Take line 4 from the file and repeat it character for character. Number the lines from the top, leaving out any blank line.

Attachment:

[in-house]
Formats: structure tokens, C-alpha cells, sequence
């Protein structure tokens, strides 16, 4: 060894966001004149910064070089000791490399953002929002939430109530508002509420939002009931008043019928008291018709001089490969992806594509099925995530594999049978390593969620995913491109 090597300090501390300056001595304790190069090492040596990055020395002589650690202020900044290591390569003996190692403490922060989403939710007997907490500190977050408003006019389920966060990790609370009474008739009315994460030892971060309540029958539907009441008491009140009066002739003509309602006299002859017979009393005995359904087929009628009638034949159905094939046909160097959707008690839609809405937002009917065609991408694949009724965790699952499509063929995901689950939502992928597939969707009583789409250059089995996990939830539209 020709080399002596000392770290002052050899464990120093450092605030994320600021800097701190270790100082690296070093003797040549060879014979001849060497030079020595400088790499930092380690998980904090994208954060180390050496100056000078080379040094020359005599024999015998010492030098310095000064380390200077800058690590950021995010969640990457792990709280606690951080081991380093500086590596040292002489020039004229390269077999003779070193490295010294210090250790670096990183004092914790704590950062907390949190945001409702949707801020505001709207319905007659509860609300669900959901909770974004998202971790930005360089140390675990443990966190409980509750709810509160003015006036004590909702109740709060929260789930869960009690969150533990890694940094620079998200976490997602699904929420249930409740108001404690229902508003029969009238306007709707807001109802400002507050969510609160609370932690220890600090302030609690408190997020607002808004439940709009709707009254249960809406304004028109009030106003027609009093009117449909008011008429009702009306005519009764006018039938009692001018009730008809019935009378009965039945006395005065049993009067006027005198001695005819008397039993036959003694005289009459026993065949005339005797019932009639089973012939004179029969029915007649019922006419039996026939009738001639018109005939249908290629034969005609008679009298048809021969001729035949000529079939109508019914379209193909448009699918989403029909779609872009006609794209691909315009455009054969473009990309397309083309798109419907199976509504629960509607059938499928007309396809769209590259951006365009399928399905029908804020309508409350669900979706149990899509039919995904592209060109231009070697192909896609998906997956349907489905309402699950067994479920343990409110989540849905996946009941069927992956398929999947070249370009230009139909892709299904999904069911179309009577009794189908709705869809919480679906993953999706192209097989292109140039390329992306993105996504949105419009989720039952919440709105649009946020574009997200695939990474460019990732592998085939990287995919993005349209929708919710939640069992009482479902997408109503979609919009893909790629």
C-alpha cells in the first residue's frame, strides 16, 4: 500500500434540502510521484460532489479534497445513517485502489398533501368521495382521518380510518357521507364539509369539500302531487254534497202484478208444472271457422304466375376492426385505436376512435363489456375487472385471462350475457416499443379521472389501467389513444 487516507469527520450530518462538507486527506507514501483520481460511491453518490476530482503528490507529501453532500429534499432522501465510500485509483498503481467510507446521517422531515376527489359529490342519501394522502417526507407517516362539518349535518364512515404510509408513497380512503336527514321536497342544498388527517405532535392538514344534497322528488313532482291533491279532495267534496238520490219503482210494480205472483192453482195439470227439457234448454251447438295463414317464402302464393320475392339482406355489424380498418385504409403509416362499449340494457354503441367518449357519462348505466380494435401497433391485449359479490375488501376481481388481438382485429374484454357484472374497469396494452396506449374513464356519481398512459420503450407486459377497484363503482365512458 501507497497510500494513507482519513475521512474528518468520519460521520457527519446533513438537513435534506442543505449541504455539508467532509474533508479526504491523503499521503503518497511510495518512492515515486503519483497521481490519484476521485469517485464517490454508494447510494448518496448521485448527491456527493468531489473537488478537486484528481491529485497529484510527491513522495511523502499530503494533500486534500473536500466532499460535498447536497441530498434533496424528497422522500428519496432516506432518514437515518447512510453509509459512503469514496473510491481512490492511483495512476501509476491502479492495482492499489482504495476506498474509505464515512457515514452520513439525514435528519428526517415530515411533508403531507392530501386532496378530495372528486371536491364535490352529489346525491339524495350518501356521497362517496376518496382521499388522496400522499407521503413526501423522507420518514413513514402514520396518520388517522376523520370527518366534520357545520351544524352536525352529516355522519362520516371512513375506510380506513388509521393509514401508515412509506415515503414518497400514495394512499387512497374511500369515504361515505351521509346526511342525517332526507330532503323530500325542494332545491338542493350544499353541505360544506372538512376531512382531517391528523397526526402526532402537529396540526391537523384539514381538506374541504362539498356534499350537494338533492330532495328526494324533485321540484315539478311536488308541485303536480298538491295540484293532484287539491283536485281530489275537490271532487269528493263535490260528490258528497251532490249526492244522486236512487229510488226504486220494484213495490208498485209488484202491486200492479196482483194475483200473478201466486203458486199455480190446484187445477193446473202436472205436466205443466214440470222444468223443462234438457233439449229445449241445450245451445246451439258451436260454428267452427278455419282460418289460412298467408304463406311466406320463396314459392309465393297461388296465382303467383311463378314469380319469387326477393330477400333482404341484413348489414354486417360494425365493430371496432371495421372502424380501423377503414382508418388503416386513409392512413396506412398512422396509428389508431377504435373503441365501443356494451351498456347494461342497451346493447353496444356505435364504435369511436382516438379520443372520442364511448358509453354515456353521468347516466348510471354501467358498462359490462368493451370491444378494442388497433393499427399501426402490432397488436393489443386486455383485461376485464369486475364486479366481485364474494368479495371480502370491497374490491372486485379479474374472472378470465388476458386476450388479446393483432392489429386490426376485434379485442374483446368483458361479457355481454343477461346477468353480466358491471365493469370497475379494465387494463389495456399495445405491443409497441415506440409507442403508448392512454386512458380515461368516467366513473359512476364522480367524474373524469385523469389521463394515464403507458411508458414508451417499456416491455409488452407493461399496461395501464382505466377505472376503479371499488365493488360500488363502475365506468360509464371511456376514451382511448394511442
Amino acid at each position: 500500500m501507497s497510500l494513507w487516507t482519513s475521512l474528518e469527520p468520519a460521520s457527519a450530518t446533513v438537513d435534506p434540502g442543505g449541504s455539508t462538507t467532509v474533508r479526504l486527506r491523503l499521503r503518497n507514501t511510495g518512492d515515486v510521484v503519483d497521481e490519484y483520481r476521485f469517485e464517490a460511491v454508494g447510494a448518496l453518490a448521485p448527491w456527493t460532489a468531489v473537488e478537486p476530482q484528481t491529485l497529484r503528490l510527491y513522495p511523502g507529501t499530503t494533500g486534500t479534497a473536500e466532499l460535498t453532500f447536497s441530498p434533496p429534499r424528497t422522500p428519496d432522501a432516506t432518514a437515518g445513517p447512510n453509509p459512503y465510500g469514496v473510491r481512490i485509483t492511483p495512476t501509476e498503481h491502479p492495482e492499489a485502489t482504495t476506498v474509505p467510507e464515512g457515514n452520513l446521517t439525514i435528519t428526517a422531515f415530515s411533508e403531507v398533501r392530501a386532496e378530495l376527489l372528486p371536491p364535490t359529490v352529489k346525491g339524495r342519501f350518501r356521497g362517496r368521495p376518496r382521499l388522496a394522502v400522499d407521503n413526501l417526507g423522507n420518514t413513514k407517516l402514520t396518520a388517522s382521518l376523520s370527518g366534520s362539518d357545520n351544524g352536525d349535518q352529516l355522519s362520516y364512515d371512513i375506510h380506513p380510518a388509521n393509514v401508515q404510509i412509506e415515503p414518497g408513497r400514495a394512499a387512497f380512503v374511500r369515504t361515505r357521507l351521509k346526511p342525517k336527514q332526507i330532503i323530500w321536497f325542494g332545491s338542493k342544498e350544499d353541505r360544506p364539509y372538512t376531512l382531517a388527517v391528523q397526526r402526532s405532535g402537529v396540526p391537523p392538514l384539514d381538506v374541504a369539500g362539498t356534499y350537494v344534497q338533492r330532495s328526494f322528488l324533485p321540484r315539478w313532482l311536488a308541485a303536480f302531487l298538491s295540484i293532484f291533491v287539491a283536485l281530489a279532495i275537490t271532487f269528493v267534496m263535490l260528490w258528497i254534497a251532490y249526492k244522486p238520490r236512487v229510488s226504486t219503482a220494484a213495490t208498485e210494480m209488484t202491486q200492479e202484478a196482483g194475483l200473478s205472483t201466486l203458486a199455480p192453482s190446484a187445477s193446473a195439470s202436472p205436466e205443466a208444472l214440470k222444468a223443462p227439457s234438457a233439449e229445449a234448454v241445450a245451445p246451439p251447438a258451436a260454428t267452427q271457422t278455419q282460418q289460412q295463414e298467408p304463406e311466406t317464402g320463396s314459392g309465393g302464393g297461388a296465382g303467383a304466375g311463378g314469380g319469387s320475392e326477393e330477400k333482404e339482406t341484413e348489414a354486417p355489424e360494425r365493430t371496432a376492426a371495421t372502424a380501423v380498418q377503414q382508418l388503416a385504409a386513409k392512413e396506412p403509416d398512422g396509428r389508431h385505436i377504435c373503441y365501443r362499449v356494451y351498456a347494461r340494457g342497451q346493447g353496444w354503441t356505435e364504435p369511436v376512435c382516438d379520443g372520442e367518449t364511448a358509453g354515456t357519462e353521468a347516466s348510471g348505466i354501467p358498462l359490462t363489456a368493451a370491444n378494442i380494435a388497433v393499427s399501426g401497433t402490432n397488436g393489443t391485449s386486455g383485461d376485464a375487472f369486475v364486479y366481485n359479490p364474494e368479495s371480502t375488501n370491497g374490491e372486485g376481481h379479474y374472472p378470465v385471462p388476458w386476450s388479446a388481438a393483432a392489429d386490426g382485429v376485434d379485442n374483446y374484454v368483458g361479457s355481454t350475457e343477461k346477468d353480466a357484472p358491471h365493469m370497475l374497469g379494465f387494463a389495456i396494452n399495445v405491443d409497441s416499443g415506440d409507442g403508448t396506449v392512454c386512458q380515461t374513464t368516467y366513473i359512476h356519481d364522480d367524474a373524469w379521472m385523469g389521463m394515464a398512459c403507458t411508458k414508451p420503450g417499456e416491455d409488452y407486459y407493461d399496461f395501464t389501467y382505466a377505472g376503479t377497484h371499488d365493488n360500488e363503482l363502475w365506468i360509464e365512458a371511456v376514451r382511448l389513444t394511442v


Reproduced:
C-alpha cells in the first residue's frame, strides 16, 4: 500500500434540502510521484460532489479534497445513517485502489398533501368521495382521518380510518357521507364539509369539500302531487254534497202484478208444472271457422304466375376492426385505436376512435363489456375487472385471462350475457416499443379521472389501467389513444 487516507469527520450530518462538507486527506507514501483520481460511491453518490476530482503528490507529501453532500429534499432522501465510500485509483498503481467510507446521517422531515376527489359529490342519501394522502417526507407517516362539518349535518364512515404510509408513497380512503336527514321536497342544498388527517405532535392538514344534497322528488313532482291533491279532495267534496238520490219503482210494480205472483192453482195439470227439457234448454251447438295463414317464402302464393320475392339482406355489424380498418385504409403509416362499449340494457354503441367518449357519462348505466380494435401497433391485449359479490375488501376481481388481438382485429374484454357484472374497469396494452396506449374513464356519481398512459420503450407486459377497484363503482365512458 501507497497510500494513507482519513475521512474528518468520519460521520457527519446533513438537513435534506442543505449541504455539508467532509474533508479526504491523503499521503503518497511510495518512492515515486503519483497521481490519484476521485469517485464517490454508494447510494448518496448521485448527491456527493468531489473537488478537486484528481491529485497529484510527491513522495511523502499530503494533500486534500473536500466532499460535498447536497441530498434533496424528497422522500428519496432516506432518514437515518447512510453509509459512503469514496473510491481512490492511483495512476501509476491502479492495482492499489482504495476506498474509505464515512457515514452520513439525514435528519428526517415530515411533508403531507392530501386532496378530495372528486371536491364535490352529489346525491339524495350518501356521497362517496376518496382521499388522496400522499407521503413526501423522507420518514413513514402514520396518520388517522376523520370527518366534520357545520351544524352536525352529516355522519362520516371512513375506510380506513388509521393509514401508515412509506415515503414518497400514495394512499387512497374511500369515504361515505351521509346526511342525517332526507330532503323530500325542494332545491338542493350544499353541505360544506372538512376531512382531517391528523397526526402526532402537529396540526391537523384539514381538506374541504362539498356534499350537494338533492330532495328526494324533485321540484315539478311536488308541485303536480298538491295540484293532484287539491283536485281530489275537490271532487269528493263535490260528490258528497251532490249526492244522486236512487229510488226504486220494484213495490208498485209488484202491486200492479196482483194475483200473478201466486203458486199455480190446484187445477193446473202436472205436466205443466214440470222444468223443462234438457233439449229445449241445450245451445246451439258451436260454428267452427278455419282460418289460412298467408304463406311466406320463396314459392309465393297461388296465382303467383311463378314469380319469387326477393330477400333482404341484413348489414354486417360494425365493430371496432371495421372502424380501423377503414382508418388503416386513409392512413396506412398512422396509428389508431377504435373503441365501443356494451351498456347494461342497451346493447353496444356505435364504435369511436382516438379520443372520442364511448358509453354515456353521468347516466348510471354501467358498462359490462368493451370491444378494442388497433393499427399501426402490432397488436393489443386486455383485461376485464369486475364486479366481485364474494368479495371480502370491497374490491372486485379479474374472472378470465388476458386476450388479446393483432392489429386490426376485434379485442374483446368483458361479457355481454343477461346477468353480466358491471365493469370497475379494465387494463389495456399495445405491443409497441415506440409507442403508448392512454386512458380515461368516467366513473359512476364522480367524474373524469385523469389521463394515464403507458411508458414508451417499456416491455409488452407493461399496461395501464382505466377505472376503479371499488365493488360500488363502475365506468360509464371511456376514451382511448394511442